Bots are now so ubiquitous they have become a part of daily life. Different technologies are attempting to deliver high-quality customer service at a previously unseen scale.
As the underlying AIs slowly develop into maturity, the nuanced complexity required to successfully negotiate interactions with customers is a challenge to create. Yet, as more interactions occur, the machines learn, and services improve. But do we want machines to take over? Do we want to lose that human touch?
The healthcare industry is a particularly contentious area for services like these. Breakthroughs in surgical procedures, treatments, and diagnoses are all welcomed, as they represent new tools in the medical professionals’ arsenal. They act in support of the specialists we rely on. AIs and med bots that could potentially replace key human-to-human interactions – that put our care wholly in the hands of machines – are less welcome.
The truth, as always, lies somewhere in between. Context and intent guide how these technologies can be best used to support the infrastructure, with healthcare professionals at the core. Let’s explore the chain of care and understand how these technologies can make a lasting, positive, sustainable impact.
Diagnosis and triage
One of the key bottlenecks in healthcare today is the initial contact, diagnoses, and intake of patients experiencing symptoms. The first step normally is to assess the severity of distress to the patient. Once that is clear, the healthcare professional can decide which facility they should visit. In the facility, triage is performed if necessary before an assessment is finalized and treatment is administered.
Each of these stages can be considered a step in the patient’s care journey. In determining the speed at which the patient receives the care, the key factor is access to trained medical personnel that can recommend the next appropriate course of action. This is essential to all professionals along the way: from on-site caregivers to telephone operators responding to emergency calls, to triage nurses at A&E centers. The less bandwidth they have, the longer the process takes.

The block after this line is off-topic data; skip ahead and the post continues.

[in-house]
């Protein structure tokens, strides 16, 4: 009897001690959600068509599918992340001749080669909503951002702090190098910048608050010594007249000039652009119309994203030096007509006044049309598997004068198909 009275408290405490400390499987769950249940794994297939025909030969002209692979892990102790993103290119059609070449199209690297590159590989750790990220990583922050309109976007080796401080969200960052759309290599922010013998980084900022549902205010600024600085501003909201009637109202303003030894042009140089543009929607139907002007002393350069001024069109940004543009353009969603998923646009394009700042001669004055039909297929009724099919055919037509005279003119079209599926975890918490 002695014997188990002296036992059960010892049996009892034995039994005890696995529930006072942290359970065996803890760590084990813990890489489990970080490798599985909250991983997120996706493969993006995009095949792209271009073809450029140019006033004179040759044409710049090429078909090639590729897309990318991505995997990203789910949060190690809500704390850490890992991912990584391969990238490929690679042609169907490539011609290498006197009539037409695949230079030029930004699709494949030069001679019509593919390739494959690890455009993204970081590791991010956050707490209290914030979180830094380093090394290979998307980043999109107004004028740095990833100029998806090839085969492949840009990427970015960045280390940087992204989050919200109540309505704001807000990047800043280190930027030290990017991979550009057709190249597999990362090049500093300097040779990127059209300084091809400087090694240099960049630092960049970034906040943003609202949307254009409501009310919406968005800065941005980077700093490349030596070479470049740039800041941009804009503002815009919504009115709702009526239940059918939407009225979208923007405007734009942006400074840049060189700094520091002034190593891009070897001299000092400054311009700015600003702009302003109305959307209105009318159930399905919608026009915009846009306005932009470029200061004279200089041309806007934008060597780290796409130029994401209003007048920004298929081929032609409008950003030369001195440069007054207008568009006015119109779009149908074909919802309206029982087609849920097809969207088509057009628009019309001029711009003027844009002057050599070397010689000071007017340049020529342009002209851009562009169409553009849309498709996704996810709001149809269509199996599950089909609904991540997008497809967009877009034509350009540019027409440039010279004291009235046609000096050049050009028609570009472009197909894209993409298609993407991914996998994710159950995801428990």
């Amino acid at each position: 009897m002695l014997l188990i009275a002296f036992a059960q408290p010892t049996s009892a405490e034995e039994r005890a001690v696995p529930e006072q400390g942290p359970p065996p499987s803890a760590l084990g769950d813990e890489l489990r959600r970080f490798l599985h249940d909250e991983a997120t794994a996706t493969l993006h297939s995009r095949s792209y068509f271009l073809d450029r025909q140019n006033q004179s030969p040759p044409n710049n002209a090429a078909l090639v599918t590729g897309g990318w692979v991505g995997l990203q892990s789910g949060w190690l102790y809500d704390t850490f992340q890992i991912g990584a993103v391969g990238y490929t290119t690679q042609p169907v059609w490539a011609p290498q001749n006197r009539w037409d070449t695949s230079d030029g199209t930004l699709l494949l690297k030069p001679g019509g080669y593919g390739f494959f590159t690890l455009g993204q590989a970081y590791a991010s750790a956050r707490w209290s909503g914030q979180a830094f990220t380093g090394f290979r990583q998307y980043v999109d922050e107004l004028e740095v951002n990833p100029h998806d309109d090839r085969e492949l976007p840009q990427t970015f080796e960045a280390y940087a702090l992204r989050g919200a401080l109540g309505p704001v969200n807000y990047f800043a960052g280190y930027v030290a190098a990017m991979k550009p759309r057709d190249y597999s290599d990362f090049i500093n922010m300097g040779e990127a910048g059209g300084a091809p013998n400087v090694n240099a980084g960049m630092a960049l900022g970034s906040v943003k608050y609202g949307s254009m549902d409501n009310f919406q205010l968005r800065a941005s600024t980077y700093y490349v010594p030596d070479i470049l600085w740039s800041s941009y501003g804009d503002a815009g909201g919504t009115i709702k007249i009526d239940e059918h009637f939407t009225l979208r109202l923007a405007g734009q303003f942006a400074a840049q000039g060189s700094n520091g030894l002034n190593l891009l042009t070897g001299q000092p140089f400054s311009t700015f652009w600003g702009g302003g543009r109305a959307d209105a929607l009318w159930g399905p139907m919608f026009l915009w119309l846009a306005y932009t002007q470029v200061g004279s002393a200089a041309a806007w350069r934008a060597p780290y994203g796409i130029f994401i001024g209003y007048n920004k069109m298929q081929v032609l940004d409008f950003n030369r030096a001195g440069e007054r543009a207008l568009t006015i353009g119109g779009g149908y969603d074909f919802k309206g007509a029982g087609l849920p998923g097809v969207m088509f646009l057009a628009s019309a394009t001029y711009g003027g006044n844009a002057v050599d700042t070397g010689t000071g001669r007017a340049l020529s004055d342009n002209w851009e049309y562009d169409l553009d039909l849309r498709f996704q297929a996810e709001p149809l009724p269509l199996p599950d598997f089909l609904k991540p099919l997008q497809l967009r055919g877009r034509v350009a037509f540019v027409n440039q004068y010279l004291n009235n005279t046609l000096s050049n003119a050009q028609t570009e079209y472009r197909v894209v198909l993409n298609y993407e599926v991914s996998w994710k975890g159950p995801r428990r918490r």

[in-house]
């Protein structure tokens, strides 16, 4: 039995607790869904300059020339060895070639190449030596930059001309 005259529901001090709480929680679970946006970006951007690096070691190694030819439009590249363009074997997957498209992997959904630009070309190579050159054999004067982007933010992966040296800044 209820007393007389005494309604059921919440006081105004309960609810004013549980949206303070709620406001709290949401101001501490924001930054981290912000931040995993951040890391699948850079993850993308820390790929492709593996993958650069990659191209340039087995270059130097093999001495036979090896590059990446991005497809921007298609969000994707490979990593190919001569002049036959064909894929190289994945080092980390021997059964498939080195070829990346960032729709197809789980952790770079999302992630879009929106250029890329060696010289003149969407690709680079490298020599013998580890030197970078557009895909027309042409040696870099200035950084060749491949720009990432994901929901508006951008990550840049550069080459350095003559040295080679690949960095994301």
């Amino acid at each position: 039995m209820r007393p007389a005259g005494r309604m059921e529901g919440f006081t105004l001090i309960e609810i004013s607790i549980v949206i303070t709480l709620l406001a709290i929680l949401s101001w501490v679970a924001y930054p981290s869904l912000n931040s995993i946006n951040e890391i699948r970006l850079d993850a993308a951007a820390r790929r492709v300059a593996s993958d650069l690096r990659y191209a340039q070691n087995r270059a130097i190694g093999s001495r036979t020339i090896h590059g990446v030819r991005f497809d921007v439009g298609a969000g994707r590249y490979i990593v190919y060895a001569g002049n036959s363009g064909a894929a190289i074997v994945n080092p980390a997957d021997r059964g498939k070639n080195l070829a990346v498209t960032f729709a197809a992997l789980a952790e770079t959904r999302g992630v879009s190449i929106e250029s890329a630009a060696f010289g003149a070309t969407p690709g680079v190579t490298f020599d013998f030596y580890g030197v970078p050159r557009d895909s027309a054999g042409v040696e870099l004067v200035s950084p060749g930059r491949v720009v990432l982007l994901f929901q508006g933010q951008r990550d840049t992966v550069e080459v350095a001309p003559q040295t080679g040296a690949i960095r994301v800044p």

Presently, simple chatbots and online forms that allow caregivers to submit the information that speeds up diagnosis are powerful ways to support key medical staff. The aim is to not rigidly follow protocol – the aim once again is to make quick decisions that lead to appropriate treatment. In the future, AI back-ends may support some of these steps. There are miles of red tape and years of development that need to be navigated before this becomes a reality. But, as of today, any tool that leads to quicker care is a welcome addition.
Administration and progression
One of the positive – and likely lasting – changes to come out of the Covid 19 -pandemic is the rapid adoption of new tools for remote care. What previously had to take place in the doctor’s office, can now be handled via video consultations, apps, and other digital communication channels.
This has indeed led to fewer face-to-face moments in healthcare. On the other hand, every physical visit a patient makes to a busy waiting room is sandwiched between commuting times. It makes sense to cut non-essential interactions in healthcare settings, both for visiting patients and the doctors who serve them.
As a result, more of the chain of care for each patient is now digitally connected. Every visit is now accompanied by the patient’s full medical history, allowing doctors to fully understand the treatment paths that led up to today’s visit – and the best course of future action. Patients can now book future slots at times that suit their schedules, and medical staff can focus more on the main value-driving actions of the job they love – providing quality care.
Monitoring and guidance
Another area where these technologies deliver value is the delivery of remote patient monitoring and guidance between scheduled healthcare visits. A medical professional only has so many hours in their day, and it is impractical to expect daily follow-up calls with every outpatient under their care.
For example, from the patient side, a simple questionnaire that asks them to report symptoms and provides simple guidance when things change can make a considerable difference in the effectiveness of treatments and recovery times. Regular monitoring leads to trend data, allowing for quicker medical interventions if baselines shift.
Something as simple as general advice on how oncology patients can combat nausea profoundly affects their overall well-being and attitude towards their treatment plans. It helps the patient and their caregivers to maintain the connection between visits, and it provides a much richer data set for doctors to plan the next steps.
Technology is a tool. The key is to design tools that bring value to specific functions. In healthcare, this means supporting medical staff by removing bottlenecks that impede diagnosis and treatment. When these technologies are approached with this attitude, win-wins are created for patients and medical professionals alike.